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Brooke Dierdorff -Mia St. John: A Welcome Return
by Bernie McCoy
March 23, 2009

     
   
   
   
   

(MAR 23) Boxing fans will probably recall the recent Kina Malpartida/Maureen Shea ten round bout in Madison Square Garden. Fewer of those fans may remember the title belt that the two female fighters were competing for on February 21 (it was the WBA super featherweight crown). The point is that ten good rounds of boxing, by two well matched fighters, in this case female featherweights, is the really important element of any fight; whether or not that bout is for a championship belt is of a secondary consideration. Simply put, while championship belts, in the sport of Women's boxing, are almost as numerous as the number of fighters in the sport, well matched bouts, featuring skilled, quality boxers are all too rare.

On April 4, in Tamaulipas, Mexico, Mia St. John and Brooke Dierdorff will fight eight rounds for something called the WBC International female lightweight title. Believe me, that title belt is practically irrelevant next to the possibility of eight good rounds of female boxing that night in Mexico. The women's bout is underneath Edgar Sosa defending his WBC light flyweight title and, based on their first fight, the Dierdorff/St. John bout is a good fit for this big time boxing card. Almost two years to the date of the upcoming bout, Dierdorff won a split decision over St. John in a six round bout in Merrillville, IN. From all reports that fight, in Indiana, was a fast paced, competitive bout, with Dierdorff, an action fighter, starting fast and holding off a late charging St. John. It was a close decision and, like the Malpartida/Shea Garden bout, a good example of what boxing can be when well matched female fighters are in the ring.

"I just want to prove that when I beat her the first time it wasn't a fluke." Brooke Dierdorff is talking, by phone, from Elgin, Illinois last week, about the return bout. Dierdorff looks to the bout in Mexico as a chance to confirm her win over St. John two years ago, and, also, as an opportunity to set the record straight, on a couple of other matters surrounding the first bout.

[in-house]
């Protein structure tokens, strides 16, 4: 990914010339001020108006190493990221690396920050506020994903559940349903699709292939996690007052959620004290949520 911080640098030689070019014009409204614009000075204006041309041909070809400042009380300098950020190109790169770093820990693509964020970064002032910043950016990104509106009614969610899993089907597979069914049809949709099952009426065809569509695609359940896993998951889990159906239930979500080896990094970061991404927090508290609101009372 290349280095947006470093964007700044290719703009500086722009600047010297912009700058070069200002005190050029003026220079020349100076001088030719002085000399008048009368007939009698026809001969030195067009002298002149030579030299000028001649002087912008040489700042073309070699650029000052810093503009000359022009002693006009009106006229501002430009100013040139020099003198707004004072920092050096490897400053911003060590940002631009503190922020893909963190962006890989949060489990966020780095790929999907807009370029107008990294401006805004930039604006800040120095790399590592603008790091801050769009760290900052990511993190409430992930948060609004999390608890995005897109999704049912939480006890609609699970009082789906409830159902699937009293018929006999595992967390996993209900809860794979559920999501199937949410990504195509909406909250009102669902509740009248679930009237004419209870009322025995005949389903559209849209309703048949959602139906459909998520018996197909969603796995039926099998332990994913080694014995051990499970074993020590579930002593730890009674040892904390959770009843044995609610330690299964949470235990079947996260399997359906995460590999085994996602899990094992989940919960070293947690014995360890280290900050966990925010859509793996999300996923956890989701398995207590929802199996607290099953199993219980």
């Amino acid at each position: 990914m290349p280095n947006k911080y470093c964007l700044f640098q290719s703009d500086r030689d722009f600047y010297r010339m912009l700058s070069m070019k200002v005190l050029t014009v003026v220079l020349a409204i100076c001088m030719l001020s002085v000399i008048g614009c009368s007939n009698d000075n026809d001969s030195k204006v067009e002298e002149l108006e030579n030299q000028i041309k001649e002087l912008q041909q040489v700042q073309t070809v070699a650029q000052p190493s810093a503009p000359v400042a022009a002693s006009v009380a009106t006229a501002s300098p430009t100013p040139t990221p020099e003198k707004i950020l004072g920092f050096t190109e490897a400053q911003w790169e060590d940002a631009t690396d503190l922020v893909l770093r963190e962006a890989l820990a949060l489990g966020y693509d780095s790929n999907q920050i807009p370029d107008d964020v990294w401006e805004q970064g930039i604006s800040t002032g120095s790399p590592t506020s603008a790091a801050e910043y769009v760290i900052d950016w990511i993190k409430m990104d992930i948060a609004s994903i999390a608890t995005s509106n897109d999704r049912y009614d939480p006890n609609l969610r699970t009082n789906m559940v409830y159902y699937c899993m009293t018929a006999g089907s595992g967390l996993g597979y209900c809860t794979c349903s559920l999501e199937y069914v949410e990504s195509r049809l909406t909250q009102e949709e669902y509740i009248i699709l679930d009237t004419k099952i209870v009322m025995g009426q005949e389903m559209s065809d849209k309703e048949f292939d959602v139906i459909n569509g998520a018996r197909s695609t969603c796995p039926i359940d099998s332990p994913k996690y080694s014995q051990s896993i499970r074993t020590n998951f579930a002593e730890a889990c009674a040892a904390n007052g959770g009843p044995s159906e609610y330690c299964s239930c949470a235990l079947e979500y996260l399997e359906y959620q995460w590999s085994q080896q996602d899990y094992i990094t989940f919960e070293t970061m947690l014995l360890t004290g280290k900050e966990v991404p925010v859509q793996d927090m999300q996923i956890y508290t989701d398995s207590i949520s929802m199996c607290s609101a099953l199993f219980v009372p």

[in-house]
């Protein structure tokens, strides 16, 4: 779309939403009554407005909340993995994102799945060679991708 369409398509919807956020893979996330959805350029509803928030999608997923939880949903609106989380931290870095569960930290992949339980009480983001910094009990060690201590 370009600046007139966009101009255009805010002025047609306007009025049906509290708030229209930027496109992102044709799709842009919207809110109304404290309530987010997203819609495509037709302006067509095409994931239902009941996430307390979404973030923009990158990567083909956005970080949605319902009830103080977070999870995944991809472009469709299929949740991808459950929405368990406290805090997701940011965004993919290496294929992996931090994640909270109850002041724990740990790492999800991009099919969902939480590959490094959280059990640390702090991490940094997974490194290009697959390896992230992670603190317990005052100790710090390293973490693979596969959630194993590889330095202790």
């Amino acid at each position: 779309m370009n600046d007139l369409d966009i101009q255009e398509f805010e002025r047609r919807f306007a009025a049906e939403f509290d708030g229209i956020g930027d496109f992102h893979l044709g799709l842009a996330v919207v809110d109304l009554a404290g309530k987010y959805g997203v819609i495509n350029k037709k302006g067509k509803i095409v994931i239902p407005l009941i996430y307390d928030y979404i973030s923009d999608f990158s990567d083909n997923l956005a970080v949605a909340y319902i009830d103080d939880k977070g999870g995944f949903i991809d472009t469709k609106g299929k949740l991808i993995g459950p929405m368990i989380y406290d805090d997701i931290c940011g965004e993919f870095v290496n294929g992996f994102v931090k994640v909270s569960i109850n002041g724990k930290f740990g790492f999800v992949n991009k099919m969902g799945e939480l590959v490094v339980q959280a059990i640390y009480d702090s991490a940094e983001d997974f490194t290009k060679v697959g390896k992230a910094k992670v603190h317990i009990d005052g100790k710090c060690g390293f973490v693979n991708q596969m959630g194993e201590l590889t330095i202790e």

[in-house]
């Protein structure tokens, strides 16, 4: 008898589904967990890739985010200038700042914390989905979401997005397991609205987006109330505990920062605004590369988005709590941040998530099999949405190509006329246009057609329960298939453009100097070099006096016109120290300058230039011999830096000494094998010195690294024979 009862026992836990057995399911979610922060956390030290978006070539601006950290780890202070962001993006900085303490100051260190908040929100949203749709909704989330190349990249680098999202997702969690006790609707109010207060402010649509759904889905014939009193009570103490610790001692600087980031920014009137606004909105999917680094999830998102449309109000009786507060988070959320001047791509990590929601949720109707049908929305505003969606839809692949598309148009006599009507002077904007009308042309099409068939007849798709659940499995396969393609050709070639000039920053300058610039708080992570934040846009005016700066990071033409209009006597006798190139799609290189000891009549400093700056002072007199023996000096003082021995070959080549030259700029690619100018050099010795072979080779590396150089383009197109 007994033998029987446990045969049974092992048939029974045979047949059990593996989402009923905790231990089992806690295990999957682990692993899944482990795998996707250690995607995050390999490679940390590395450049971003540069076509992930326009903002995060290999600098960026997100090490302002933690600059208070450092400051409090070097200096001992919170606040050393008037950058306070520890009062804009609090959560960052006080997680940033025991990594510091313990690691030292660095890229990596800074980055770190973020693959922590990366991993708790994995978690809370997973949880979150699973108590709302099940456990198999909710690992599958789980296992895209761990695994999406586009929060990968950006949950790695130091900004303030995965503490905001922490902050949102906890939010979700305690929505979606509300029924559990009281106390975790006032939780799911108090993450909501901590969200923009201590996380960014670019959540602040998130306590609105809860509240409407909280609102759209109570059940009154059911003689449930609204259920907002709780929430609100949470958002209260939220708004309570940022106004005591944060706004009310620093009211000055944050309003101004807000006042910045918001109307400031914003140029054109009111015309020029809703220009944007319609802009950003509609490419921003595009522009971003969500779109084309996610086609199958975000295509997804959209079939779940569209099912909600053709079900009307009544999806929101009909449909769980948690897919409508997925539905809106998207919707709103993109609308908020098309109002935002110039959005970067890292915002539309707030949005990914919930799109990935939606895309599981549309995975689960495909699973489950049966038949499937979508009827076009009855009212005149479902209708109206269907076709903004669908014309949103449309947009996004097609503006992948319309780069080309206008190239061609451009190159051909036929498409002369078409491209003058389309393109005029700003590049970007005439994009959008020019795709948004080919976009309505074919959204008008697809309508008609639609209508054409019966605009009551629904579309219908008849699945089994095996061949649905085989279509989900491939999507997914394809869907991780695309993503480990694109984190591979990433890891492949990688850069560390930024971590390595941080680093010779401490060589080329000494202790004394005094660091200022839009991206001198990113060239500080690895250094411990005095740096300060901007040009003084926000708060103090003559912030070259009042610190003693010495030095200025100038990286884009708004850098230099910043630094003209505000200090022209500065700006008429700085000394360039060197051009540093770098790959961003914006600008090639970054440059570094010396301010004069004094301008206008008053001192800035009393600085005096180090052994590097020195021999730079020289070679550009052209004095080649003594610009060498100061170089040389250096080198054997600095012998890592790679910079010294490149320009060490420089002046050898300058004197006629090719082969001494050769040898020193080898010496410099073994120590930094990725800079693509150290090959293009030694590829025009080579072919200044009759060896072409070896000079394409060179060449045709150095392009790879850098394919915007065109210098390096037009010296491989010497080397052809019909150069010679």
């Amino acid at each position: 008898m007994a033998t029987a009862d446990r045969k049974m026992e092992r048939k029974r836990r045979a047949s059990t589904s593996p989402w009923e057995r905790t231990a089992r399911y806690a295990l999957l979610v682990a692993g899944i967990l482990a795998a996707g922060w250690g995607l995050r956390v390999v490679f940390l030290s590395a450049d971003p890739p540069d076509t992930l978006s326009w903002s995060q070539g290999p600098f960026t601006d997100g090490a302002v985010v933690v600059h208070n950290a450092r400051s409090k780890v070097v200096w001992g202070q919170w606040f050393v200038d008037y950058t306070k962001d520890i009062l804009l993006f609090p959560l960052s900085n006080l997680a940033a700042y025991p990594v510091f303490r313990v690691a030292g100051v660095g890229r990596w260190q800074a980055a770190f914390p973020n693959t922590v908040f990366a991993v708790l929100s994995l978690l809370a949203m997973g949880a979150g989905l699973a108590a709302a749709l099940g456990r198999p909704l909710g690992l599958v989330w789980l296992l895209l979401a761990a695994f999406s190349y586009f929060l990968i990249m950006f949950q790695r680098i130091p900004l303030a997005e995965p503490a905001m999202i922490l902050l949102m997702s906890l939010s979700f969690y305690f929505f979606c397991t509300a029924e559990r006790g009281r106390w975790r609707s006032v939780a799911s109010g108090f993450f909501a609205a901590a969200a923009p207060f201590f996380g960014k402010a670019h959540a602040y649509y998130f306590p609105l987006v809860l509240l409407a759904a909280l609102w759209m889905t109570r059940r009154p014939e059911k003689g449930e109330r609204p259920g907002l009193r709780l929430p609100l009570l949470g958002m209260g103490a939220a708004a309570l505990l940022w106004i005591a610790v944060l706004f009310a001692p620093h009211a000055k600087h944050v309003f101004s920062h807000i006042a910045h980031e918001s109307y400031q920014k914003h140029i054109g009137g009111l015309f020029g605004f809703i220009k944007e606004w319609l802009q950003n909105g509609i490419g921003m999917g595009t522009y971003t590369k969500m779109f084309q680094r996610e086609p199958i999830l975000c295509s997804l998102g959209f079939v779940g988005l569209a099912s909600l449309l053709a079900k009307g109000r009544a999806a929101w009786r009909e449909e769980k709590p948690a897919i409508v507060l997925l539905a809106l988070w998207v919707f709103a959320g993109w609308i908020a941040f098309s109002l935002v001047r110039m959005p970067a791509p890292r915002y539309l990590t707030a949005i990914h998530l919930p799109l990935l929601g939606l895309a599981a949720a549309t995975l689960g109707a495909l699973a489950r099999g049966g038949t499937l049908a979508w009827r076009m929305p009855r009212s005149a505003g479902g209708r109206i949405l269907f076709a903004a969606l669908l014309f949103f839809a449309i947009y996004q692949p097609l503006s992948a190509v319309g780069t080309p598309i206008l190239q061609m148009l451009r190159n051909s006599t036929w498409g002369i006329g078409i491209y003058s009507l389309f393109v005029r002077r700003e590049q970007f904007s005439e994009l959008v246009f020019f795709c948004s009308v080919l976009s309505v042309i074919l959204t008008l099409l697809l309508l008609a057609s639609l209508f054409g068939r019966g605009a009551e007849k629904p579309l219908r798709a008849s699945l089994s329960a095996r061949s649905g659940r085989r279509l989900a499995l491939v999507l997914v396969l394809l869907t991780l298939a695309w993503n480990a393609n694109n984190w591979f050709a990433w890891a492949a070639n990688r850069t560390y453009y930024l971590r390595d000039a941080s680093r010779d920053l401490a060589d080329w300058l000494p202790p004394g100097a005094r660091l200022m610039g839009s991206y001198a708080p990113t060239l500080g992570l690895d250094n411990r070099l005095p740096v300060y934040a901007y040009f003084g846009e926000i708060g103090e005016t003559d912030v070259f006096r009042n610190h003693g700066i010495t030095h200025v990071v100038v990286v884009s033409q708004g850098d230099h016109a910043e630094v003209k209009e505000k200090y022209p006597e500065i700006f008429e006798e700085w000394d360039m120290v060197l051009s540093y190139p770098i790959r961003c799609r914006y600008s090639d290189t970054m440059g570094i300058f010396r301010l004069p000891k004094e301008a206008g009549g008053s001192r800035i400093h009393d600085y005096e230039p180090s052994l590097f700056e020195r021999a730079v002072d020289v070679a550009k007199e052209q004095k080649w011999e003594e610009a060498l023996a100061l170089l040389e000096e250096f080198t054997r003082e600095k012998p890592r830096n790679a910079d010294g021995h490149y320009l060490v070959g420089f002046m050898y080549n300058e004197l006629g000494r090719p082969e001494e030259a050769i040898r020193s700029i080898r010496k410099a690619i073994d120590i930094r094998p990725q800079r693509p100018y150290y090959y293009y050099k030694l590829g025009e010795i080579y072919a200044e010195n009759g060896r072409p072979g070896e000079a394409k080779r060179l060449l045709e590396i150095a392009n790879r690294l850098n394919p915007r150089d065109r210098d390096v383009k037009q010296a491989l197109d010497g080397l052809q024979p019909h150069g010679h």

"I took that fight on four days notice after Rita Figueroa got hurt and had to drop out. I didn't have time to properly train and make weight but I still thought I won easily. There was a lot of talk about how I got a 'hometown' decision. The fact is I live in Illinois and the fight was in Indiana, and the truth is that Mia was the attraction that night, she was the 'house' fighter. She even came into the ring wearing the promoter's logo (One in a Million Promotions is located in Merrillville). Mia's a good fighter and I appreciate the opportunity to go to Mexico and fight her again, but I won that first bout straight up."

Brooke Dierdorff comes to her reputation as an "action fighter" honestly, she talks quickly, much the way she fights, in three and four sentence combinations. She doesn't waste time with small talk, but instead looks to land her points in a straight forward, direct manner. "I've never looked for easy fights, I want to fight the best fighters out there. I don't have a big support team surrounding me. I work full time, 7:30-3:30 each day, and then I go to the gym to train." Dierdorff does come to the bout having lost her last four fights, and that has prompted some criticism within the boxing community regarding the viability of the bout as a "title" fight.